The National Domestic Violence Hotline describes domestic violence when one of the partners in a relationship tries to maintain power and control over the other partner. Behaviors of domestic violence include physical, mental, and social abuse. Physical violence is most obvious because there may be clear signs such as bruises, but mental and social violence can be harder to detect.
Essentially, behaviors that cause fear, prevent someone from doing something, or forcing someone to do something against their will can be signs of these types of violence. Threats, intimidation, isolation, minimizing, and blaming the victim are some examples along with using other people like children, and withholding or controlling money.
Domestic violence can be against anyone no matter what sex, age, or background. It is important for you to know what to do if you or someone you care about is in a situation where domestic violence is present. Getting help is urgent. Many who are a victim of domestic violence are kept from the public and often feel alone and hopeless, so if you are a victim, seek out a support group. If you are a loved one of the victim, be their support and help them get the help they need.
If you are in a violent relationship or you suspect someone you know is, follow these steps to seek safety and help.
1. Do not confront the abuser
Confronting the abuser can cause the emotions to escalate and create a more dangerous situation than what is already taking place.
2. Call 911 if it is an emergency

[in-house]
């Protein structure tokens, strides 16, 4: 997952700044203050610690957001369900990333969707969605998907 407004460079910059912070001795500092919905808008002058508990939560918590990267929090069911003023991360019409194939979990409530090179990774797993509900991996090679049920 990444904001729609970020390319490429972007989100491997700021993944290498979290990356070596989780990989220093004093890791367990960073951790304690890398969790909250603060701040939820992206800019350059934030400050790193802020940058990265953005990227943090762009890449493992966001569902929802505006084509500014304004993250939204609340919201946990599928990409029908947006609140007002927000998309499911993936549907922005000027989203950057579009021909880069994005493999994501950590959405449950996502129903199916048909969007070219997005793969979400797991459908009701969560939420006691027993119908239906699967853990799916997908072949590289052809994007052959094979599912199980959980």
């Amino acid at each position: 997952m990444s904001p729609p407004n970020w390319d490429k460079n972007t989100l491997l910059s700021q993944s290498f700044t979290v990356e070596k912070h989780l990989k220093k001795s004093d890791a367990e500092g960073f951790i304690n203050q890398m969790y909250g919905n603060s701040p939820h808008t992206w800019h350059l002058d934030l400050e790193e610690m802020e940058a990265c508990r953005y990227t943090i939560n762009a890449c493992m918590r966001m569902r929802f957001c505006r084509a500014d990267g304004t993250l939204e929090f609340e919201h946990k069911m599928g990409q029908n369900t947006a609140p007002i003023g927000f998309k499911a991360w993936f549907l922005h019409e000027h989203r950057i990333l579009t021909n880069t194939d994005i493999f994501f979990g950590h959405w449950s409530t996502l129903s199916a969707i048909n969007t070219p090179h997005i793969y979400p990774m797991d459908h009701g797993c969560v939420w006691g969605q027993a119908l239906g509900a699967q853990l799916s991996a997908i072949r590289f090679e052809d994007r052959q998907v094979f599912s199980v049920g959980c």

This is a no-brainer, but if you are the victim, you may be unable to make the call. If possible yell out for help for someone to make the call for you. If you are a witness, do not hesitate to make that call. A life is at risk.
3. Get injuries treated
Injuries need to be treated as soon as possible. Seek medical treatment with the help of a friend if needed, but do it right away so your injuries do not cause more harm.
4. Photograph and record injuries
Keeping a record of injuries is helpful if you want to build a case or get a restraining order against the abuser.
5. Find a safe place to go
Go to the nearest shelter if you can, and if not, find a trusted friend you know will have a safe place to stay. Take your children with you if you are a mom.
6. Find support
Support can be friends, family members, co-workers, support groups, or anyone you trust. You can find support groups at shelters who can also help you come up with some type of safety plan for you and your children.
Violence is never acceptable in a relationship. If you are a loved one, know that it takes courage and unconditional love to help someone get through this. They need you. You may be all they have for hope.
If you are a victim, you do not have to deal with the abuse alone. Know that your life is invaluable and you deserve to be treated with love and care. Seek help and protect yourself and your children.